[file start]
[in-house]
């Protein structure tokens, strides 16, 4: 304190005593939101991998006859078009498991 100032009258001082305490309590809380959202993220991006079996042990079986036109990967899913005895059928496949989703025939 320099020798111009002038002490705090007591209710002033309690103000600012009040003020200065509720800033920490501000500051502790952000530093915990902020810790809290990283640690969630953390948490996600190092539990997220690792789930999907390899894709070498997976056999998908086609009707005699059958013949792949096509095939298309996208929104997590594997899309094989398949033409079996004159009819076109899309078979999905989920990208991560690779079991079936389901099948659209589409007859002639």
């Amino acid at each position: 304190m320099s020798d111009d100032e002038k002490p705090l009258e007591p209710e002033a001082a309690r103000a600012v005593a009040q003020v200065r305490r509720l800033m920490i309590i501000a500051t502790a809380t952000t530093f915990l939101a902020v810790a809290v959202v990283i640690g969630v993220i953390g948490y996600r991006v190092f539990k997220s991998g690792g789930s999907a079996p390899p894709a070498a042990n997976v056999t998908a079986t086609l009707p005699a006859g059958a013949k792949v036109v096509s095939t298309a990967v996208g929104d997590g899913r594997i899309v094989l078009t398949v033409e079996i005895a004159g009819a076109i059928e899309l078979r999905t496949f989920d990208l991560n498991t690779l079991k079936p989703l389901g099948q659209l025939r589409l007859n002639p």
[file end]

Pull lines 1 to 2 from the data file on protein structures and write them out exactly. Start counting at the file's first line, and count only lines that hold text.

[in-house]
């Protein structure tokens, strides 16, 4: 304190005593939101991998006859078009498991 100032009258001082305490309590809380959202993220991006079996042990079986036109990967899913005895059928496949989703025939 320099020798111009002038002490705090007591209710002033309690103000600012009040003020200065509720800033920490501000500051502790952000530093915990902020810790809290990283640690969630953390948490996600190092539990997220690792789930999907390899894709070498997976056999998908086609009707005699059958013949792949096509095939298309996208929104997590594997899309094989398949033409079996004159009819076109899309078979999905989920990208991560690779079991079936389901099948659209589409007859002639």